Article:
Now that the structure is complete, let's make the flow work smoothly.
Currently when you go to <http://localhost:3000> you see the "Welcome aboard" message.
It would be easier to use our app if <http://localhost:3000> went directly to the topics list.
In this step we'll make that happen and learn a bit about routes in Rails.
step "Add a root route" do
message "Open the file `config/routes.rb` in an editor."
message "Search the file for **root**, it should be near the top if you are using Rails 4."
message "Uncomment the line that contains the example command by removing the `#` sign in front of it, and change it to read `root 'topics#index'`. When you are done the line should look like this:"
source_code :ruby, <<-RUBY
message "(Rails 3.x users should add `root to: 'topics#index'` and will need to remove their `public/index.html` file)."
step "Confirm your changes" do
message "Go back to <http://localhost:3000/>. You should be taken to the topics list automatically."
* `root 'topics#index'` is a rails route that says the default
address for your site is `topics#index`. `topics#index` is the topics
list page (the topics controller with the index action).
* Rails routes control how URLs (web addresses) get matched with
code on the server. Similar to how addresses match with houses and
* The file `config/routes.rb` is like an address directory listing the
possible addresses and which code goes with each one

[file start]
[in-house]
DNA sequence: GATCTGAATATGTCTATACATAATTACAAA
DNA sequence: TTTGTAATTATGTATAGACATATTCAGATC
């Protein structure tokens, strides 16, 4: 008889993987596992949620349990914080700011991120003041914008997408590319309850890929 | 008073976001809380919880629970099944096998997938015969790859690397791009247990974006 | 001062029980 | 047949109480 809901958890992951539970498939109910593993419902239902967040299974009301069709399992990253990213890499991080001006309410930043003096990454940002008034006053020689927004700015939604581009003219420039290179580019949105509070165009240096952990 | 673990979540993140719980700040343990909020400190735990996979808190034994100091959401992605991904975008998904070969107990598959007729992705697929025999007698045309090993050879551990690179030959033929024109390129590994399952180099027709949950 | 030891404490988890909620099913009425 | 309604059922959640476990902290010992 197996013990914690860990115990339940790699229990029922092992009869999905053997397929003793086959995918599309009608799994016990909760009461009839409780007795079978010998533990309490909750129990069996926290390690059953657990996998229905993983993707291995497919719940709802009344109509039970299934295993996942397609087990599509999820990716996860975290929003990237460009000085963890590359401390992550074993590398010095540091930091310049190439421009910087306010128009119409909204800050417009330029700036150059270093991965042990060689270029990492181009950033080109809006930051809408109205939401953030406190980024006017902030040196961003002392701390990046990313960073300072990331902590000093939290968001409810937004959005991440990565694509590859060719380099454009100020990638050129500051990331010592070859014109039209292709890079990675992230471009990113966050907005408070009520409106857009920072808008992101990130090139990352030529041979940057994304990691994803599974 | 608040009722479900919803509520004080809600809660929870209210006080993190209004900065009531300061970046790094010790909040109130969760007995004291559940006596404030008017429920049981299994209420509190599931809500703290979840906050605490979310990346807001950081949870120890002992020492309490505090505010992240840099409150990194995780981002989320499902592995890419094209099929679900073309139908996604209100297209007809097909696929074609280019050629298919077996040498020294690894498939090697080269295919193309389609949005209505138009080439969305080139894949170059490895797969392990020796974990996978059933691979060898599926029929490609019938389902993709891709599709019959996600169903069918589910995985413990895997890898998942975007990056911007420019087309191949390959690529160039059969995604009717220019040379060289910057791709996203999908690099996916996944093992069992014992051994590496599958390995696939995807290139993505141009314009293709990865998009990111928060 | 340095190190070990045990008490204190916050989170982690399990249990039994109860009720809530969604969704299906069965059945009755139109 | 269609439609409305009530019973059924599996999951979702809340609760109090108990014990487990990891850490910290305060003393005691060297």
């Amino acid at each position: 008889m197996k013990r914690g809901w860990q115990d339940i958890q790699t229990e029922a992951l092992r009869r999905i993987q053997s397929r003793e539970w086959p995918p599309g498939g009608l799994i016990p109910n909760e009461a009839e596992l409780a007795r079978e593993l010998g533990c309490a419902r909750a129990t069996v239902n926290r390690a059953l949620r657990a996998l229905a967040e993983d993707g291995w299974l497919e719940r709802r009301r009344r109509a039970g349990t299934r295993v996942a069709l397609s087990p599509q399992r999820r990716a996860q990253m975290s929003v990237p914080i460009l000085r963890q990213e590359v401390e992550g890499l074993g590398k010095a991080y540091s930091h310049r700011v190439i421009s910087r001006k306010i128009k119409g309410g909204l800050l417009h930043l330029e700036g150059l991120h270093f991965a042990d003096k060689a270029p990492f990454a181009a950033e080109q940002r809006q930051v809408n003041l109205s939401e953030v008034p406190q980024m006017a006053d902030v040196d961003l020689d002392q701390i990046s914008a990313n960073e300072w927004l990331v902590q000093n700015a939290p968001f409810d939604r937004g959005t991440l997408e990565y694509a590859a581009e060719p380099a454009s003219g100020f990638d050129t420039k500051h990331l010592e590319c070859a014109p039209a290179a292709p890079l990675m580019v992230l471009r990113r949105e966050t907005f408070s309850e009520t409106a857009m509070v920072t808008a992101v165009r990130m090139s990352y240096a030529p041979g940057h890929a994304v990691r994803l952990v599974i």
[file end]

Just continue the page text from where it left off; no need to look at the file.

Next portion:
* `routes.rb` uses some shortcuts so it doesn't always show all the
possible URLs. To explore the URLs in more detail we can use the
At the terminal type `rake routes`. You should get something that
looks like this:
$ rake routes
Prefix Verb URI Pattern Controller#Action
topics GET /topics(.:format) topics#index
POST /topics(.:format) topics#create
new_topic GET /topics/new(.:format) topics#new
edit_topic GET /topics/:id/edit(.:format) topics#edit
topic GET /topics/:id(.:format) topics#show
PATCH /topics/:id(.:format) topics#update
PUT /topics/:id(.:format) topics#update
DELETE /topics/:id(.:format) topics#destroy
root GET / topics#index
This shows all the URLs your application responds to. The code that starts with colons are variables so :id means the id number of the record. The code in parenthesis is optional.
In Rails 4, you can also get this information on your site in development. Go to <a href="http://localhost:3000/rails/info">http://localhost:3000/rails/info</a> and you'll see something like this:
You'll also see that table in Rails 4 whenever you try to access an invalid route (try <a href="http://localhost:3000/sandwich">http://localhost:3000/sandwich</a>)
### Exploring Routes (optional)
Now you can have a look at the paths that are available in your app.
Let's try looking at one of the topics routes we just generated.
Open up your rails console and play:
$ rails console
`app` is a special object that represents your entire application.
You can ask it about its routes (as we just did), play with its
database connections, or make pseudo-web requests against it with
`get` or `post` (and lots more).
Don't forget to exit the console before proceeding:
<h2>Excellent! You've learnt about routes and you're about to send your app out to the Internetz!</h2>
Stand up. High five the person next to you. Excellent.
## Short recap
Find a partner and pair to describe the steps and what you've just done. Use sticky notes and paper.
Write down things that you're unsure about too, then get a teacher to help you understand.
If you find something that could be improved, please make a pull request or drop us a note via GitHub Issues (no technical knowledge required).